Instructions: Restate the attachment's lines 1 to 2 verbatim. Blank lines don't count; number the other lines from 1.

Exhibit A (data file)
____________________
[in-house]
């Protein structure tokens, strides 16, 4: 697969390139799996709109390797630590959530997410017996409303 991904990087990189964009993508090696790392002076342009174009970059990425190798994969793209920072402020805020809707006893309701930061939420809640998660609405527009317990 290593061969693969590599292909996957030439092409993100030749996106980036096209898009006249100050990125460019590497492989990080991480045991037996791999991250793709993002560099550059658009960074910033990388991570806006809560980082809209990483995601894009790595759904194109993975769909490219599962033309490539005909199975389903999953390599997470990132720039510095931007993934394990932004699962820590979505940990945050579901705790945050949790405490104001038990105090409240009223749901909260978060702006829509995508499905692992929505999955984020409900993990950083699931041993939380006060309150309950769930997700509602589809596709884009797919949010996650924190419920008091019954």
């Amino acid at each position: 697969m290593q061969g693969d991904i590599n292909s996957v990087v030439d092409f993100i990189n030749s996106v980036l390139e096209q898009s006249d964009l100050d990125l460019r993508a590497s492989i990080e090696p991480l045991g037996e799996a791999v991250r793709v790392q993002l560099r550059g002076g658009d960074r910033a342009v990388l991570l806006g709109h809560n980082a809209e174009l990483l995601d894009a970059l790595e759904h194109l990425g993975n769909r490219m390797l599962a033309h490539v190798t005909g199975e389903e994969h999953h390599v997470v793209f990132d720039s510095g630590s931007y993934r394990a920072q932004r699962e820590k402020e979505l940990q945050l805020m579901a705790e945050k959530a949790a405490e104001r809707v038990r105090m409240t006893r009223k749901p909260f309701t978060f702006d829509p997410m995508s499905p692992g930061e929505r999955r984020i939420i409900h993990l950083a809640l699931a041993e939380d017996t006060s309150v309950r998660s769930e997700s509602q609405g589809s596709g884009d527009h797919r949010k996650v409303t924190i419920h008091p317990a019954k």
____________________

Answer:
[in-house]
């Protein structure tokens, strides 16, 4: 697969390139799996709109390797630590959530997410017996409303 991904990087990189964009993508090696790392002076342009174009970059990425190798994969793209920072402020805020809707006893309701930061939420809640998660609405527009317990 290593061969693969590599292909996957030439092409993100030749996106980036096209898009006249100050990125460019590497492989990080991480045991037996791999991250793709993002560099550059658009960074910033990388991570806006809560980082809209990483995601894009790595759904194109993975769909490219599962033309490539005909199975389903999953390599997470990132720039510095931007993934394990932004699962820590979505940990945050579901705790945050949790405490104001038990105090409240009223749901909260978060702006829509995508499905692992929505999955984020409900993990950083699931041993939380006060309150309950769930997700509602589809596709884009797919949010996650924190419920008091019954």